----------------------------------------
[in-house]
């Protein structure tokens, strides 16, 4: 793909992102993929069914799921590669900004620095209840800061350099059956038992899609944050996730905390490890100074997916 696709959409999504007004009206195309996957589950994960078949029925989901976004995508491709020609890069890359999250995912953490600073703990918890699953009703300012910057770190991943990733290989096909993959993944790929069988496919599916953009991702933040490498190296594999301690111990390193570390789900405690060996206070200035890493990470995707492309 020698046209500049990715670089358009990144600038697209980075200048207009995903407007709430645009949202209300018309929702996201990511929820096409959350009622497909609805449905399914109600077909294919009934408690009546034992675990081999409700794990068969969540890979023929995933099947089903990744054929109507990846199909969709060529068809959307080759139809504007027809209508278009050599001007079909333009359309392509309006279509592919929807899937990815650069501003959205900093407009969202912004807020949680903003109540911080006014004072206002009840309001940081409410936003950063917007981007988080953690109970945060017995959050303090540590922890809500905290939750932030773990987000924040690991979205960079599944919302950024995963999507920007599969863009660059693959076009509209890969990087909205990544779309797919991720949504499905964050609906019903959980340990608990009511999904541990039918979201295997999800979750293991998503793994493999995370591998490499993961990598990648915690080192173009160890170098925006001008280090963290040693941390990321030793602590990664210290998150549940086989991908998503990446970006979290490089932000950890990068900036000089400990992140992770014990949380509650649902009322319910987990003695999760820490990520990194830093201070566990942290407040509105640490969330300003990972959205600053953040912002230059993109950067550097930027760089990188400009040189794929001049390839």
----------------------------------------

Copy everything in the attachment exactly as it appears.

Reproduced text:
[in-house]
């Protein structure tokens, strides 16, 4: 793909992102993929069914799921590669900004620095209840800061350099059956038992899609944050996730905390490890100074997916 696709959409999504007004009206195309996957589950994960078949029925989901976004995508491709020609890069890359999250995912953490600073703990918890699953009703300012910057770190991943990733290989096909993959993944790929069988496919599916953009991702933040490498190296594999301690111990390193570390789900405690060996206070200035890493990470995707492309 020698046209500049990715670089358009990144600038697209980075200048207009995903407007709430645009949202209300018309929702996201990511929820096409959350009622497909609805449905399914109600077909294919009934408690009546034992675990081999409700794990068969969540890979023929995933099947089903990744054929109507990846199909969709060529068809959307080759139809504007027809209508278009050599001007079909333009359309392509309006279509592919929807899937990815650069501003959205900093407009969202912004807020949680903003109540911080006014004072206002009840309001940081409410936003950063917007981007988080953690109970945060017995959050303090540590922890809500905290939750932030773990987000924040690991979205960079599944919302950024995963999507920007599969863009660059693959076009509209890969990087909205990544779309797919991720949504499905964050609906019903959980340990608990009511999904541990039918979201295997999800979750293991998503793994493999995370591998490499993961990598990648915690080192173009160890170098925006001008280090963290040693941390990321030793602590990664210290998150549940086989991908998503990446970006979290490089932000950890990068900036000089400990992140992770014990949380509650649902009322319910987990003695999760820490990520990194830093201070566990942290407040509105640490969330300003990972959205600053953040912002230059993109950067550097930027760089990188400009040189794929001049390839």